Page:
The team from left-right (Phoebe, Chloe, Emily, Matt (me), Terron, Sara, Jocelyn, Jesse, Mrs. Hogan, Mrs. Moss)The team from left-right (Phoebe, Chloe, Emily, Matt (me), Terron, Sara, Jocelyn, Jesse, Mrs. Hogan, Mrs. Moss)

Two years ago on this day I had the chance to embark on a once in a lifetime journey to NPH Guatemala. It all started back in September of 2013 when I applied to be part of my highschool’s Guatemala Mission Team not knowing what to expect. The team consisted of 50 staff and students from our school board, 10 of which were from my school. For the team of 10 from my school to be able to travel to NPH in March we needed to fundraise over $20,000 in the short time of 6 months. Thankfully through the wonderful support of our school and community we were able to raise all of the money plus some extra which we could donate to the orphanage where we would be staying in Guatemala.

After 6 months of preparation we finally departed to Guatemala where for 10 days I would be disconnected from technology and the busy life I was living. For the next 10 days I would be devoting my attention to something more important than myself, being able to experience something that very few get to. For the next 10 days I would be living in a foreign country where very few speak the same language as me. I would be able to make a difference in the lives of the Kids at the orphanage, no matter how small it might be. I was scared, nervous, excited and pretty much every other emotion as I left Canada.

Our days at NPH usually consisted of a brief spanish lesson in the morning, followed by working in the afternoon, and finally interacting with the children during the evening. Our work tasks were usually one or two of the following: teaching an english class, working in the gardens, painting the buildings, or transplanting grass. My two favourite tasks were painting and transplanting grass. For the painting task we were painting the children’s dorms on the inside and outside of the building. We were using a clear paint, which was actually more of a sealer, to paint the bricks. We did this so that the brinks could withstand the rain during the rainy season, without the sealant they would deteriorate much faster and it costs a lot more to replace the bricks. The other task which I really enjoyed was transplanting grass. To do this we would pick vines of grass from one location in a field and then bring it to a playground where it would be replanted and watered. The grass there grows much differently than it does here in Canada. In Guatemala the grass was almost like a big set of underground vines which would come up in lengths of a couple of feet where it was easy to cut and replant.

Transplanting GrassTransplanting Grass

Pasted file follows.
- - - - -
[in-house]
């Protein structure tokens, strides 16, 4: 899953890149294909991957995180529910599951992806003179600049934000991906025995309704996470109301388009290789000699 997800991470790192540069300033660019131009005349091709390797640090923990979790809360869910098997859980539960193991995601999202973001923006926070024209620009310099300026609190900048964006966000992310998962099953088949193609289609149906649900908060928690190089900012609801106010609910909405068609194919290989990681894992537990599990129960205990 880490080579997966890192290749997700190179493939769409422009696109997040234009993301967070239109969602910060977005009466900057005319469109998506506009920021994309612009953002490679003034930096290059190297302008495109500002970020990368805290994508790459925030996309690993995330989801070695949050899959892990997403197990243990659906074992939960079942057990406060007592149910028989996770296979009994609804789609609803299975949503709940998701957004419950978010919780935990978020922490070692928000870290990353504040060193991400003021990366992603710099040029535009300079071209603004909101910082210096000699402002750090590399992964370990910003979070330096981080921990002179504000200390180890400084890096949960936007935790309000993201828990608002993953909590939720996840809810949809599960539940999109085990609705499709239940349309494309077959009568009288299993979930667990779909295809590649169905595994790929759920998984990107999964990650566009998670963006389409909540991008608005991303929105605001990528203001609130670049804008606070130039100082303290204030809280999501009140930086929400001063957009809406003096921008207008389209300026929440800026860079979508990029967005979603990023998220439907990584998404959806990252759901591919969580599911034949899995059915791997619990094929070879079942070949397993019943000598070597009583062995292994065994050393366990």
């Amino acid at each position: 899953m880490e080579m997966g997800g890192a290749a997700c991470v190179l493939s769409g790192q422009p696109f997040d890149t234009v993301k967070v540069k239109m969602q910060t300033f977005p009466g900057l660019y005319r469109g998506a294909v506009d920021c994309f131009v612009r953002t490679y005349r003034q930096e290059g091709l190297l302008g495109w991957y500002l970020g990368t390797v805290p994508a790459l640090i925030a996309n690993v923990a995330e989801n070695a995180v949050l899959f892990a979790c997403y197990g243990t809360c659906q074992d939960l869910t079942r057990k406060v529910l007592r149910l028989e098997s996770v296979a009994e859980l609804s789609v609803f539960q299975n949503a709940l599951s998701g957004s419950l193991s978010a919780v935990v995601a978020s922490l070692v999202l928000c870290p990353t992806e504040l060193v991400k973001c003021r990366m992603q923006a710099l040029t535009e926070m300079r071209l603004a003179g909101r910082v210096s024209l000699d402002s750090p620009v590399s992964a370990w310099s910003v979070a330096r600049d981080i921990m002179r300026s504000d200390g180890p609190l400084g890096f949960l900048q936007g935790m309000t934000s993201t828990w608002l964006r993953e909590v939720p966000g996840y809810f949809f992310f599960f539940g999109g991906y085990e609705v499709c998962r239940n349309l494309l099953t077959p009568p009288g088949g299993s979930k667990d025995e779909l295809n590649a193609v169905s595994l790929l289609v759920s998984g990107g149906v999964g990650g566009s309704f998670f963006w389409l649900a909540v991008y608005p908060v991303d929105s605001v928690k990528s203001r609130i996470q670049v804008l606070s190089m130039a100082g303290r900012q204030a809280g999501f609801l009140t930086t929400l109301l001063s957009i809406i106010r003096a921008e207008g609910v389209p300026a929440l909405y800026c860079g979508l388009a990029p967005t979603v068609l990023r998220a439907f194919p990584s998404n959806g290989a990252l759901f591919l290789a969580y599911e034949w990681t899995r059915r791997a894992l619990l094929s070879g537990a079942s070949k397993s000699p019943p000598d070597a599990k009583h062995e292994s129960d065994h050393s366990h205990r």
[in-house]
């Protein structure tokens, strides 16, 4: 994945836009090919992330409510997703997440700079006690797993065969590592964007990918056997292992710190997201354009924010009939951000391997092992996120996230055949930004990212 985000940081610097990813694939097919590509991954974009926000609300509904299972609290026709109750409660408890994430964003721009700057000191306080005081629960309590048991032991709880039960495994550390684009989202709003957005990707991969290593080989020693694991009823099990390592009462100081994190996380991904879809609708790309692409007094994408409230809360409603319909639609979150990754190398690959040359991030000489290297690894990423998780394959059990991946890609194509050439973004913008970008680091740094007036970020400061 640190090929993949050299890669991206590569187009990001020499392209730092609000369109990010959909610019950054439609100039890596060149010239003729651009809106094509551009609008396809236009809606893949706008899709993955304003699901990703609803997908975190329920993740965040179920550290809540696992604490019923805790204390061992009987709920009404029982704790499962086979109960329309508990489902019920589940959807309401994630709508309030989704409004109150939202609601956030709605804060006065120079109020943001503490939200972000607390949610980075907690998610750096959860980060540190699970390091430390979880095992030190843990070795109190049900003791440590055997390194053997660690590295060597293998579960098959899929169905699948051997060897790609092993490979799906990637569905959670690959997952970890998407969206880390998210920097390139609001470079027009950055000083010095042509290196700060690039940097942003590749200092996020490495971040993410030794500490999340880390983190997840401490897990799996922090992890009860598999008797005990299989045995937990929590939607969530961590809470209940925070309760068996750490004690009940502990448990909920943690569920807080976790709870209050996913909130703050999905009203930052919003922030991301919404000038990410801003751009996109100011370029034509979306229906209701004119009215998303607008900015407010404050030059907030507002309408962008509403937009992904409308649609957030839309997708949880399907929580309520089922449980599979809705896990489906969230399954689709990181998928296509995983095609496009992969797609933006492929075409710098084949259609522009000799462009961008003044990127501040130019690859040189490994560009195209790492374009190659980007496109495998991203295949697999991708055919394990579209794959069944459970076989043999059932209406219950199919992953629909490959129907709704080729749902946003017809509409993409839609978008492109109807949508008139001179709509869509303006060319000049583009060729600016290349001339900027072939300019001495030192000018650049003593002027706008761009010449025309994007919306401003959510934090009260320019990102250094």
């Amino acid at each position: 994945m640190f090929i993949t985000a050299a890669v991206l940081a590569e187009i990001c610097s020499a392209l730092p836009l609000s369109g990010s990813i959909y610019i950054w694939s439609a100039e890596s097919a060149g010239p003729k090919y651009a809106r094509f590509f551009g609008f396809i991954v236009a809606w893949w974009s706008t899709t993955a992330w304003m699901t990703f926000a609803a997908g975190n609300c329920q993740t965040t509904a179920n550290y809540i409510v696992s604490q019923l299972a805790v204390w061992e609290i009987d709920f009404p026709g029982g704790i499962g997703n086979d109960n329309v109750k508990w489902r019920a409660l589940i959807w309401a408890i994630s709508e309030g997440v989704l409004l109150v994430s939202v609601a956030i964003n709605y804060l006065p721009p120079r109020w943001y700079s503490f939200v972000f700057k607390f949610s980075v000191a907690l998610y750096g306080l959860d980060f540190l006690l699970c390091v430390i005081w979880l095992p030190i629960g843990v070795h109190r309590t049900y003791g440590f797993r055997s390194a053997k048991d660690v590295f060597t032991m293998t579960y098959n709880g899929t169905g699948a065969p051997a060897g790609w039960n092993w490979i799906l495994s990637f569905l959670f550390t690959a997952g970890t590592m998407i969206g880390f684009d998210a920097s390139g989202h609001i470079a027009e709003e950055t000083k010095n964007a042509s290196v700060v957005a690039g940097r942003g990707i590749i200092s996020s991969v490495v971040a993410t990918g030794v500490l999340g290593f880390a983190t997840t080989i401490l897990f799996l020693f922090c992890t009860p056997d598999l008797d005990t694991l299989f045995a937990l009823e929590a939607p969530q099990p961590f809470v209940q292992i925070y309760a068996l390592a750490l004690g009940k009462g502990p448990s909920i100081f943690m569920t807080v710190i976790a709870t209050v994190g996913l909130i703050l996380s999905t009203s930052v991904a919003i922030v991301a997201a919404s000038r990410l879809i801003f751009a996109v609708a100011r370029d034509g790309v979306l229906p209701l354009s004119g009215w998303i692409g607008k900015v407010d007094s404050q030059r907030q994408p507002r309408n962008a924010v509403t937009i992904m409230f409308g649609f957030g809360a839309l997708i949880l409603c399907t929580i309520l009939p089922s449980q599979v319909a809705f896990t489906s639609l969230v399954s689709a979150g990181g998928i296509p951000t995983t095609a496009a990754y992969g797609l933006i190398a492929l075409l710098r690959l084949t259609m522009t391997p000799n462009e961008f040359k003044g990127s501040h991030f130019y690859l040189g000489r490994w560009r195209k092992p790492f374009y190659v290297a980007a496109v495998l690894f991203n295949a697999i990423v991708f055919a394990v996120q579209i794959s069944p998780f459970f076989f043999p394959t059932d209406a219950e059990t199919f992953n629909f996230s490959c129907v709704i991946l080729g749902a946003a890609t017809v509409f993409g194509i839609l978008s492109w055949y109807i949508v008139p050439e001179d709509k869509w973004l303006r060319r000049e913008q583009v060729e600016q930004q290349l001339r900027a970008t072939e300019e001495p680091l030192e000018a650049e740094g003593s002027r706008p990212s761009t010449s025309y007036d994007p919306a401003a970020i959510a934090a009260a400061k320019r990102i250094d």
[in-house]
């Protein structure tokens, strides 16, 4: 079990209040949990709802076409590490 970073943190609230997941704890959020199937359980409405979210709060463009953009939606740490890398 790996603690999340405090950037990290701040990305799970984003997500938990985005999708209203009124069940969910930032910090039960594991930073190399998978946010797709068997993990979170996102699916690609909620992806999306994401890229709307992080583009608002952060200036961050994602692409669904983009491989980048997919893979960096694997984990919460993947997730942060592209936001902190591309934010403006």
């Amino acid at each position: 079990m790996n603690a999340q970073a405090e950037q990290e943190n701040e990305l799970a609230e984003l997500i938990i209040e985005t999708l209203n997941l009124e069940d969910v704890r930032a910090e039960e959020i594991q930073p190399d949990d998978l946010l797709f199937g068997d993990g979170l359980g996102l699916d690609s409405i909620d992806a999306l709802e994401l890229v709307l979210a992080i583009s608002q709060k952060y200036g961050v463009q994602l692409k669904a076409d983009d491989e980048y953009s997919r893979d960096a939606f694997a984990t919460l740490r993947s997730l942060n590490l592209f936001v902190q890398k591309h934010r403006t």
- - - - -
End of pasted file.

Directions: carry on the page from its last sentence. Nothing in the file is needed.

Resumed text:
In the evening we got to interact with the children of NPH which usually meant dancing or playing football (soccer). We quickly found out that we stood no chance at beating them in a match of football so the teams were usually a mix from kids at NPH and us. It was a lot of fun being able to interact with the Kids at NPH, although we didn’t speak the same language it felt like we spoke the same language. The kids at NPH had very limited access to technology which was shocking to me since my life basically revolves around tech. These kids had big dreams to become doctors and go to college/university even though they have so little. Each of the kids only had a lockers worth of personal belongings and clothing, and they shared rooms of up to 30 kids per room. There were 2 houses: 1 for the boys and one for the girls.

Football MatchFootball Match

During our day off we got to travel to Parramos, a nearby village. In Parramos we saw the true poverty that the people of guatemala live in. Their homes are made of bricks and mud and their roofs are made of scrap metal if they are lucky. In the villages there are plenty of stray dogs which carry infections and diseases. People usually drink coke because it is cheaper and safer to drink compared to water. They’ve got hardly anything compared to why I have.

Guatemalan Houses in ParramosGuatemalan Houses in Parramos

Going to Gutatemala was an eye opening experience and made me realize how lucky I am to be able to live in Canada: getting a proper eduction, living in a safe environment, having enough food to survive, being able to use technology on a daily basis. While this post hardly begins to sum up my experiences in Guatemala and I could write about it for hours but unfortunately I must end it here. Feel free to contact me and I’ll gladly talk more about my experience!

Here are some more images from the trip to Guatemala, like they say a picture is worth a thousand words: